The amount I slow down will determine what my this perigee will be, so I make sure to do so by the amount that puts the perigee at the new altitude I wish to orbit.(the only way to fall all the way to the Earth is if I slowed down enough to reduce the perigee so that it dips far enough into Earth's atmosphere.)

As I fall in toward the Earth, I gain speed. By the time I reach perigee, I will be moving too fast to maintain maintain a circular orbit. If I do nothing I will complete the other half of the ellipse and will eventually return to where I started.

Instead, I fire my engines again in the same direction to slow down again. this reduces my speed to that for a circular orbit at my new altitude. My new orbital velocity will be more than it was in my old orbit.

In effect, I apply the brakes twice and end up moving faster.

I could, if I wanted, back off my engines so that instead of slowing down all at once, I did it slowly over a long time. Done right, I could be constantly "applying the brakes" as I moved in towards the Earth and actually be gaining speed the whole time.( The opposite is happening to our Moon, It is being accelerated forward by tidal interaction with the Earth, climbing higher and losingspeed as it does so.)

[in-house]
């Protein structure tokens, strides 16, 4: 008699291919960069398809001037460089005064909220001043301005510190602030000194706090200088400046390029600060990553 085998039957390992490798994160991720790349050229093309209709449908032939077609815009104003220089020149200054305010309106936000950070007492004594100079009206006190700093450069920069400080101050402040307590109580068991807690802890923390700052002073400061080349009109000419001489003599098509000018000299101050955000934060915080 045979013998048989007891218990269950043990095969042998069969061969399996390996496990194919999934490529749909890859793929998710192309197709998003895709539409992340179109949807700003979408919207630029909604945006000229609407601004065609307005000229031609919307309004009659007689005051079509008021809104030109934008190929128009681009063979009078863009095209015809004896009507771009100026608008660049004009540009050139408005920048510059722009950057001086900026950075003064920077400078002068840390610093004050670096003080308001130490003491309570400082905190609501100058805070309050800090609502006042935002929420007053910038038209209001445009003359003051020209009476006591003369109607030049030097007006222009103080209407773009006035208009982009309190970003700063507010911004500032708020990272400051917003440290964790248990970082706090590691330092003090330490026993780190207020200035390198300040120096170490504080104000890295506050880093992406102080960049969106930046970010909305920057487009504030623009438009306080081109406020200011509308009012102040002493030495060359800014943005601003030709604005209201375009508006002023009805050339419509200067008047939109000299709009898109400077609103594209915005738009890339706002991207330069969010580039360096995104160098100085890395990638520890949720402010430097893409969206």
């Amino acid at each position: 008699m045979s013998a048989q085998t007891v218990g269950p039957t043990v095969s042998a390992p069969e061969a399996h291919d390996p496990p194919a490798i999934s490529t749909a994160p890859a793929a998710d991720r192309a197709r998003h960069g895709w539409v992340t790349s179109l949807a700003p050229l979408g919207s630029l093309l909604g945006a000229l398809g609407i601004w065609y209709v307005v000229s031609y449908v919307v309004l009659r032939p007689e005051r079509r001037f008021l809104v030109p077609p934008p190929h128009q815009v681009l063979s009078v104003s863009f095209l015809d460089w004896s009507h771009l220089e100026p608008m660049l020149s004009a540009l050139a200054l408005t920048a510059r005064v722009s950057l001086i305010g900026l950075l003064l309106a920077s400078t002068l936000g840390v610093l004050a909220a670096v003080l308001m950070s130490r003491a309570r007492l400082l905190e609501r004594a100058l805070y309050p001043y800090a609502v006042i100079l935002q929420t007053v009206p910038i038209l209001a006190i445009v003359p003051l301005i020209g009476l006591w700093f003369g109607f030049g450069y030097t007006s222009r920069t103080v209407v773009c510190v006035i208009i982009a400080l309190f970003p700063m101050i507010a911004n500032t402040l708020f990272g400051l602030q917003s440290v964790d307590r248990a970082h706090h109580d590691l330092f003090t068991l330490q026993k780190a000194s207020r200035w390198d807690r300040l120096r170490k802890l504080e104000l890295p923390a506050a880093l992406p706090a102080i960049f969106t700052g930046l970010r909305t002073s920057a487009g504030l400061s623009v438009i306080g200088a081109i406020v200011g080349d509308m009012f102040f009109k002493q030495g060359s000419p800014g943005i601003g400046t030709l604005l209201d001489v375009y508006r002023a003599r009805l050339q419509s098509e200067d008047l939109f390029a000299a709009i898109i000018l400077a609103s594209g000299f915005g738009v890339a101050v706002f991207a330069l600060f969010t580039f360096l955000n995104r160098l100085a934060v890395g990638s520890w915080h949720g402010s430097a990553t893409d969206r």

The trick is that you are trading kinetic energy(and velocity) for a change in Gravitational potential energy.

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MigL    511

Falling straight through ( radially or even elliptically ) through the Earth is a valid 'orbit'.

Has a lot more challenges but would be vastly quicker.

Have you seen the new version of Total Recall ( no Arnold, but Kate Beckinsdale !!!) ?

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SciNoodle    0

I suspected the answer was elliptical.

 

Anyhow......forget my original orbit concept........................I still want to write something (true) in my book I'm making though.. Is it safe to say that the AIs could efficiently construct megastuctures in space? Cus things stay moving when you push them (low gravity).

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Bender    132

Sure. Humans could too

 

(btw, I retract my previous statement about slowing down in lower orbit and instead point to Janus' clear and more correct explanation)

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J.C.MacSwell    180

Like I said, Orbital mechanics is not always intuitive. If I am in a circular orbit and wish to move to a lower circular orbit, I doing the following: